SCAMPER, and other checklists, helps you to manipulate problems by changing the way you look at them. If you can break away from the conventional view of a problem, how many new ideas and solutions can you come up with? Try it for any product, service or process you’re having a problem with.


What-If Scenarios[edit]

What-if analysis is a brainstorming technique used to determine how projected performance/behavior/result is affected by changes in the assumptions that those projections are based upon. There are many scenario management tools available like those built in Microsoft Excel. Modeling and simulation techniques can also be used to do What-if analysis.


Reformulating the Problem[edit]

Simply put, this means re-stating the problem in a different way. If we have a business process that we want to improve but Step B in the process is causing a problem:


  • Can we re-sequence B or make it parallel?
  • Can we change who (or what) does it?

Role Playing[edit]

Role playing is used where participants rehearse situations or play out solutions as a method of testing potential performance and improving solution capability/suitability. One type of role playing may be a simulation, where a business process or function is tested through participants acting out the roles in the new solution.

Provocation Techniques[edit]

Provocation technique is a type of lateral thinking using an indirect approach. Through the generation of ideas that are outside what can realistically be implemented (via distortion, wishful thinking, etc.) a list of dramatic ideas can then be used to provoke new solutions and forward thinking.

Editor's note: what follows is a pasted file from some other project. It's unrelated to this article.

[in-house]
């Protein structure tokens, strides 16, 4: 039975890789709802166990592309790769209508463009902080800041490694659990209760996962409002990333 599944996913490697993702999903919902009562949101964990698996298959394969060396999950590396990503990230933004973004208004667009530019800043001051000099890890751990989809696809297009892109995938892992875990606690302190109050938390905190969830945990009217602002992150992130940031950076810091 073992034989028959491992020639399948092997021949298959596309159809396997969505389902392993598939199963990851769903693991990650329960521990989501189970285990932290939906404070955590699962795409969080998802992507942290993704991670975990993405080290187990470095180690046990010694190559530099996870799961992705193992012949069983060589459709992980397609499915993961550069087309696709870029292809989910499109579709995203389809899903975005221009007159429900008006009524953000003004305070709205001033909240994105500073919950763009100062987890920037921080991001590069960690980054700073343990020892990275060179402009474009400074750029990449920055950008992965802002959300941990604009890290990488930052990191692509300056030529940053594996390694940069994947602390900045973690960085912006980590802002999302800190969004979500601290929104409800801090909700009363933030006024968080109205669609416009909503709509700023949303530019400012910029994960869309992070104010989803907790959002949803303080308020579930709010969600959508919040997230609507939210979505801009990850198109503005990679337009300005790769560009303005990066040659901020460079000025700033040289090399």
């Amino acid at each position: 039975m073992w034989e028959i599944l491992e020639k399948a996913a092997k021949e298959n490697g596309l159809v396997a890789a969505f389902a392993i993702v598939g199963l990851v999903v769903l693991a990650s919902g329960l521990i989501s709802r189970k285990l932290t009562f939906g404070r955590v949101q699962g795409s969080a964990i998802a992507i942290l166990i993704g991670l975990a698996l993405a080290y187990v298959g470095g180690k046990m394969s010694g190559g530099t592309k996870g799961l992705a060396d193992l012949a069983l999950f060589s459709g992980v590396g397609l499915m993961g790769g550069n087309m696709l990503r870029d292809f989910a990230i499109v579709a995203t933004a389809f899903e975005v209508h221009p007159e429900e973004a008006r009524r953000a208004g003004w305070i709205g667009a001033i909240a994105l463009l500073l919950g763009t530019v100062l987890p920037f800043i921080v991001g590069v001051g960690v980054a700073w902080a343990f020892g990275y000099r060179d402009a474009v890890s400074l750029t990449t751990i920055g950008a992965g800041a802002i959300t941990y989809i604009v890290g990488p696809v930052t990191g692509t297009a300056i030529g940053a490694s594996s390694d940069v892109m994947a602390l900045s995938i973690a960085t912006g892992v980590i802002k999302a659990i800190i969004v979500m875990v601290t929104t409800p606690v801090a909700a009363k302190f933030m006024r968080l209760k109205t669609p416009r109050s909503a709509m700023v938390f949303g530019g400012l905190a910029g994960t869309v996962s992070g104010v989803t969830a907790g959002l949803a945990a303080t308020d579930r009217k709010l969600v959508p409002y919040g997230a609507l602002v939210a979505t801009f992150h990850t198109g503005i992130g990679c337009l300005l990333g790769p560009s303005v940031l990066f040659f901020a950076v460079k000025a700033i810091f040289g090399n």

Mapping[edit]

Mind maps are diagrams used to visually outline information and may include categories, text, ideas, and images, with a focus on one word or idea. Concept maps focus on the connections between multiple ideas and may include text labels.

Reverse Engineering[edit]

Reverse engineering refers to looking at the solution to figure out how it works. By looking at working of the software application or systems, business analyst can figure out how they’re processing business rules, how they are sourcing data and how they make decision. Thus analyst can understand how an application is supporting business. This technique is primarily useful in situation when:


  • Documentation is out of date
  • When current business user is not aware of the enforced business rules
  • When an old system/application needs to be upgraded and current staff does not have knowledge of system beyond maintaining it.